• Sugarloaf’s five year plan would turn the SuperQuad into a SuperSix in 2019, move the CTEC Stealth to Timberline and add a T-Bar to Brackett Basin in 2021.
  • Kevin Mastin paints a new trail map for Whiteface.
  • Belleayre’s gondola will feature a new rack design for snowboards and skis of different sizes.
  • Steamboat Resort won’t operate Howelsen Hill.
  • Resorts grapple with whether service dogs should ride chairlifts.
  • Allen Peak Tram’s new tower is in at Snowbasin.
  • Doppelmayr’s latest Wir magazine features Oakland’s new gondola and more.

In a Changing Market, Snow Valley Adds a Six-Pack

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Crossarms staged for the new Snow Valley Express lift being built by Leitner-Poma at Snow Valley this fall.

Back in April, Snow Valley made a big bet, investing millions to build Southern California’s first six-pack.  For a resort with a dozen Yan fixed-grips built in the 1970s and ’80s, the new Snow Valley Express is a big deal.  In the months since the announcement, new owners have coincidentally taken over SoCal competitors Bear Mountain, Snow Summit and Mountain High, hinting at further capital improvements in a market which hasn’t seen a new chairlift since 1999.  Just down the road from two new KSL/Aspen resorts, Snow Valley prides itself on family ownership and is committed to improving the ski experience for its 80th season.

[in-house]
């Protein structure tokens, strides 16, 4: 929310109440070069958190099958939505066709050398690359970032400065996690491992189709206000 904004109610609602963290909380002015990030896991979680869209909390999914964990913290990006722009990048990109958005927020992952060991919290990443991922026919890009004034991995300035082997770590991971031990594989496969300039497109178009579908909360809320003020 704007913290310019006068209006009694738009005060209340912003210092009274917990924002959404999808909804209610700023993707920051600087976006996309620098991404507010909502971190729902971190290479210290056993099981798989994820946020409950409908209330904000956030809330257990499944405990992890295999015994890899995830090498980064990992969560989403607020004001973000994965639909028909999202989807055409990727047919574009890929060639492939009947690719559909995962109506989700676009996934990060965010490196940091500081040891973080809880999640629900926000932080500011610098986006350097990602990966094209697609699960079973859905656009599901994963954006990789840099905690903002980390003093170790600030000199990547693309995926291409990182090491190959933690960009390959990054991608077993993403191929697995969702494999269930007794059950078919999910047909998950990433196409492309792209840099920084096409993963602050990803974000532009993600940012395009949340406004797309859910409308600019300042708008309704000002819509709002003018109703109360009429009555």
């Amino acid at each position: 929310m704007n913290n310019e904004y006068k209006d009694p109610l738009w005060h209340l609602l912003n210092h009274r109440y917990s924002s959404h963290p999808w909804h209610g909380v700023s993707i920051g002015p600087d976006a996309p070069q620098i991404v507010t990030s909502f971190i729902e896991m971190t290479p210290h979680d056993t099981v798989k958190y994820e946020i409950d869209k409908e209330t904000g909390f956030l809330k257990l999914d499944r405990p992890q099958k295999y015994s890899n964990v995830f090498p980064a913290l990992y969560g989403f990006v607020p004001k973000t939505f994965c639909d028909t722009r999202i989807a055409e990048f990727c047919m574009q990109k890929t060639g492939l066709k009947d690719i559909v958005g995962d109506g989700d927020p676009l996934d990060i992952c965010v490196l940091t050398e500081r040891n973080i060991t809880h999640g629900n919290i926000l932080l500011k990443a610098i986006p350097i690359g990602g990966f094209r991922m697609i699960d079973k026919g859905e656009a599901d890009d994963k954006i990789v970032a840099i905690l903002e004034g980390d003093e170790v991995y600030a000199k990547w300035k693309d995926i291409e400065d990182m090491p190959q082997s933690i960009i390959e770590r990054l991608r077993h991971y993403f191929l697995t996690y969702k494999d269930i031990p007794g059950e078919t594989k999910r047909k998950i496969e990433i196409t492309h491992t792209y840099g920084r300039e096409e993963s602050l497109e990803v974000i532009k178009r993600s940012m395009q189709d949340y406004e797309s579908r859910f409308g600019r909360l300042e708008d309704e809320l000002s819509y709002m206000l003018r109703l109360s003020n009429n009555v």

The turnkey Leitner-Poma six-pack project replaces Chair 1, a double serving the mountain’s front side.  LPOA is very busy this fall with six new LPA detchables going up across the West and Midwest, the most since the new product debuted in 2010.  Snow Valley’s towers have arrived from Grand Junction and crews were finishing up concrete work at the top terminal today.  The bottom return terminal showed up last week, joining the seven strand Redaelli haul rope from Italy.  The drive terminal, line equipment and chairs will follow soon.